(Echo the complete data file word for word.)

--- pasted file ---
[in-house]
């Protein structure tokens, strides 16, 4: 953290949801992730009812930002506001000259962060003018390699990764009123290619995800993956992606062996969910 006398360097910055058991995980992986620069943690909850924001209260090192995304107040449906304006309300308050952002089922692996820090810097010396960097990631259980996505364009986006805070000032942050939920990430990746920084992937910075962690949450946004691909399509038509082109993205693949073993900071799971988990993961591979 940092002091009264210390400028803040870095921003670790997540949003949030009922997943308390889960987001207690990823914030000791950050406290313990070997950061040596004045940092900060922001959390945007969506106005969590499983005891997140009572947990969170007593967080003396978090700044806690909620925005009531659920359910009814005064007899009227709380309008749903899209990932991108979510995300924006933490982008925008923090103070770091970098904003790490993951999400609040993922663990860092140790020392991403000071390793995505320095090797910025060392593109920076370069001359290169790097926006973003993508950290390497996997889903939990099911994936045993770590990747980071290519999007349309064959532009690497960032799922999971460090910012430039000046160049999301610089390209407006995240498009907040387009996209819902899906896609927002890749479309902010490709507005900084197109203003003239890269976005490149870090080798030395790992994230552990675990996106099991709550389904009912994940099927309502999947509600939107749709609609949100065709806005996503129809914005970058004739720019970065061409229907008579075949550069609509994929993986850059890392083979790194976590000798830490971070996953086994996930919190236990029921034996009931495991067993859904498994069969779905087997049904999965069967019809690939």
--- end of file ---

[in-house]
């Protein structure tokens, strides 16, 4: 953290949801992730009812930002506001000259962060003018390699990764009123290619995800993956992606062996969910 006398360097910055058991995980992986620069943690909850924001209260090192995304107040449906304006309300308050952002089922692996820090810097010396960097990631259980996505364009986006805070000032942050939920990430990746920084992937910075962690949450946004691909399509038509082109993205693949073993900071799971988990993961591979 940092002091009264210390400028803040870095921003670790997540949003949030009922997943308390889960987001207690990823914030000791950050406290313990070997950061040596004045940092900060922001959390945007969506106005969590499983005891997140009572947990969170007593967080003396978090700044806690909620925005009531659920359910009814005064007899009227709380309008749903899209990932991108979510995300924006933490982008925008923090103070770091970098904003790490993951999400609040993922663990860092140790020392991403000071390793995505320095090797910025060392593109920076370069001359290169790097926006973003993508950290390497996997889903939990099911994936045993770590990747980071290519999007349309064959532009690497960032799922999971460090910012430039000046160049999301610089390209407006995240498009907040387009996209819902899906896609927002890749479309902010490709507005900084197109203003003239890269976005490149870090080798030395790992994230552990675990996106099991709550389904009912994940099927309502999947509600939107749709609609949100065709806005996503129809914005970058004739720019970065061409229907008579075949550069609509994929993986850059890392083979790194976590000798830490971070996953086994996930919190236990029921034996009931495991067993859904498994069969779905087997049904999965069967019809690939």